In a 1937 novel, a modest history writer starts nightmaring that pretty much everyone younger than him – including his own wife and baby – are alien plants designed, from the genes on up, to replace normal stodgy humans like himself. After a long paranoid muse, where he takes every sparkling, wondermaking word or action from his family as a sign of doom, he comes to a joyous – if equally bizarre – conclusion: maybe the Martians have inserted shiny aliens into human society, but it happened before his own birth. He’s one of the new race, destined for mind-blowing greatness.
I theorize that H.G. Wells’ Star Begotten was the inspiration for David Bowie’s ‘Oh, You Pretty Things,’ and a little bit of that notion – we’re possessed by aliens, no, wait, we ARE aliens – also informs this:
Something happened on the day he died
Spirit rose a metre and stepped aside
Somebody else took his place, and bravely cried:
(I’m a blackstar, I’m a blackstar)
Crash Course for the Ravers
Album: Blackstar (2016)
Prior Level of Acquaintance: Nonexistent
Three-Word Review: ponderous, droning, moving
Naturally, the first question one asks about Blackstar is at what point its creator knew he was dying. The director of the album’s title video says that Bowie wasn’t told his cancer was terminal until after everything was finished and scheduled. That came as a surprise to all my friends who listened to the album the day it came out, then found Bowie’s death notice an obvious, though tragic, sequel.
But you know, the guy had been sick in some form for years, though he clearly had long good periods during his last decade. And he was almost 70. That his final album is suffused with closure isn’t surprising even before you take his actual death into account. Besides, I’d say he’d been kicking around aging and dying at least since …hours…. That’s not to call his work morbid – only to call it memento mori.
At right here: supposedly the last candid photo of Bowie, taken while he worked on Blackstar. I love his hands. Might that be a shirt from Julian Lennon’s White Feather Foundation he’s wearing?
At the same time he was secretly prepping his swan song, Bowie was around many edges of the Off-Broadway musical Lazarus. I’m sorry that I didn’t take the opportunity to see Lazarus in its original run, but to my credit, I thought then that we might get ten more years of off-the-wall Bowie projects and I should save my pennies until the man himself toured again. He had just been bragging “Here I am/not quite dying,” after all.
Other than seeing it live, I heard the Lazarus music in the best possible circumstances: lying in bed in semi-darkness, having kept the tracklist a secret from myself so each one came as a delicious surprise, in a radically new arrangement or just being sung by different voices. On repeated listening, I gravitate most toward everything sung by women, especially ‘Life on Mars‘ and the new song ‘When I Met You.’ It may be partly just the fresh keys, though the cast is outstanding as well. I have absolutely no idea what’s going on in the plot, but then I’m not sure I would if I’d seen it either.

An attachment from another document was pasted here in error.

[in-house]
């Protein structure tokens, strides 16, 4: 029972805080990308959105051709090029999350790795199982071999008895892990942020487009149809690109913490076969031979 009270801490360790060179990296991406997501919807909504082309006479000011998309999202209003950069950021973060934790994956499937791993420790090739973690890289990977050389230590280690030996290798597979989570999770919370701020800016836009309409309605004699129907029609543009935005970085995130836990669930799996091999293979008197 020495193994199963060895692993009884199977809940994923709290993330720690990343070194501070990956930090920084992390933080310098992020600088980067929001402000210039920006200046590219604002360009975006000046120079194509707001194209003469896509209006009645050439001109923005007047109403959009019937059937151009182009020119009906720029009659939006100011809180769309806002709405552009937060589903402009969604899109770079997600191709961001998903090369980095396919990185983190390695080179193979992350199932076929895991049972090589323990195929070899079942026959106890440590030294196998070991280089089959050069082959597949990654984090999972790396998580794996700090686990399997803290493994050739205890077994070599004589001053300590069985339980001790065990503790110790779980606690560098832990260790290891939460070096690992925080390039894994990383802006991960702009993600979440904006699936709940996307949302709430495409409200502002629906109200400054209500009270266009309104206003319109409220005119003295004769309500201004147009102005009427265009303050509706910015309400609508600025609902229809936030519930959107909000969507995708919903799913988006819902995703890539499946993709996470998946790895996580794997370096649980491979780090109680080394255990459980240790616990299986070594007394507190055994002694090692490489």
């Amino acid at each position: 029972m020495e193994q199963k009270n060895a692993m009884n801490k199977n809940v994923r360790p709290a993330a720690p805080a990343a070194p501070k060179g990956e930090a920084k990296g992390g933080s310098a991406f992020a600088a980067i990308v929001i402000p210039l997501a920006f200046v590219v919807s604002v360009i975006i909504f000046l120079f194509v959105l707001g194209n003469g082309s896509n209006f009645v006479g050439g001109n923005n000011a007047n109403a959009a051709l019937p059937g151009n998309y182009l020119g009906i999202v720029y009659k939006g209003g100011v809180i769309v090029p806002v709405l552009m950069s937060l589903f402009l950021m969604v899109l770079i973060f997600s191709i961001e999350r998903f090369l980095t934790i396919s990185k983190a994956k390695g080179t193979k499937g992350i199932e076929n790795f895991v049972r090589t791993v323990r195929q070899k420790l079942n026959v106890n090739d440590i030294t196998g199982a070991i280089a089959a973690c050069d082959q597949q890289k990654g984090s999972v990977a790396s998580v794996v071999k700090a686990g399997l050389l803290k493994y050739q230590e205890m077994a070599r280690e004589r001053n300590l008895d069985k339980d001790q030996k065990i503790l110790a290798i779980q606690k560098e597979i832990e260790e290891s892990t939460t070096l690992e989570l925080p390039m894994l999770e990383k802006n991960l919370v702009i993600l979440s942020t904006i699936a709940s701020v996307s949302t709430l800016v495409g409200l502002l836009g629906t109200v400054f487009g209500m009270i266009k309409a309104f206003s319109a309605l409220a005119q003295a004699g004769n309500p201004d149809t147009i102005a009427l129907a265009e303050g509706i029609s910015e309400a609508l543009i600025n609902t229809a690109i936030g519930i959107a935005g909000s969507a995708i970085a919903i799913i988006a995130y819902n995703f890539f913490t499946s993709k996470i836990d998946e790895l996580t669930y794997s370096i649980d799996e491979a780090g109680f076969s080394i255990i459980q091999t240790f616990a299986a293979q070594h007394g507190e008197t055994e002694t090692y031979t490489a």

I particularly enjoy the Lazarus a capella start to ‘Absolute Beginners‘ and the especially quirky setting of ‘Changes,‘ starting out girl-group-doo-woppily and then plunging suddenly into the classic driving tempo, demanding ever more fervently that we “turn and face the strange.” And isn’t that song, with its “warm impermance,” itself a statement about mortality?
The song ‘Lazarus’ is a microcosm of the musical in its redigestion of earlier references, particularly when you include the video for the Blackstar album version.
The black suit with white streaks is, of course, the one Bowie wore back in the 70s when he was drawing something awful on the carpet. Here he seems to be doing it with a fountain pen on parchment.
Can’t think of being free like the bluebird without ‘Somewhere Over the Rainbow,’ itself the most blatant source of 1972’s soaring ‘Starman.’
The person under the bed combined with the jerking man atop it recall similar flashes of the video for ‘The Stars Are Out Tonight.’
Bowie’s button-eyed character also reminds me unstoppably of the Other Parents from Neil Gaiman’s Coraline (this image is from the film). “Someone else took his place, and bravely cried…”
A 2013 exhibition by the V&A in London prompted “David Bowie Is,” with the rest of the statement filled in by artists and thinkers along the lines of
…blowing our minds
…jumping from universe to universe
…gazing a gazely stare
…at any given moment in time a given moment in time
…intent on pulling everything into the present, where life is always beginning
…a joy forever
So I will declare in addition that
David Bowie Is Star Begotten
because surely if anyone was planted by aliens to hold a mirror up to the world and show us all our secret fabulousness, well.
It’s scientifically accurate, too.
We are a way for the cosmos to know itself,”
said Carl Sagan. When a star explodes, it shoots energy and elements out into space. These elements disperse, and then come together again to form new stars, planets and everything else in the universe – including us.
The nitrogen in our DNA, the calcium in our teeth, the iron in our blood, the carbon in our apple pies were made in the interiors of collapsing stars. We are made of star stuff.”
Good night, sweet Starman. It’s been real. And also unreal.
Next and Last: The Part of Tens!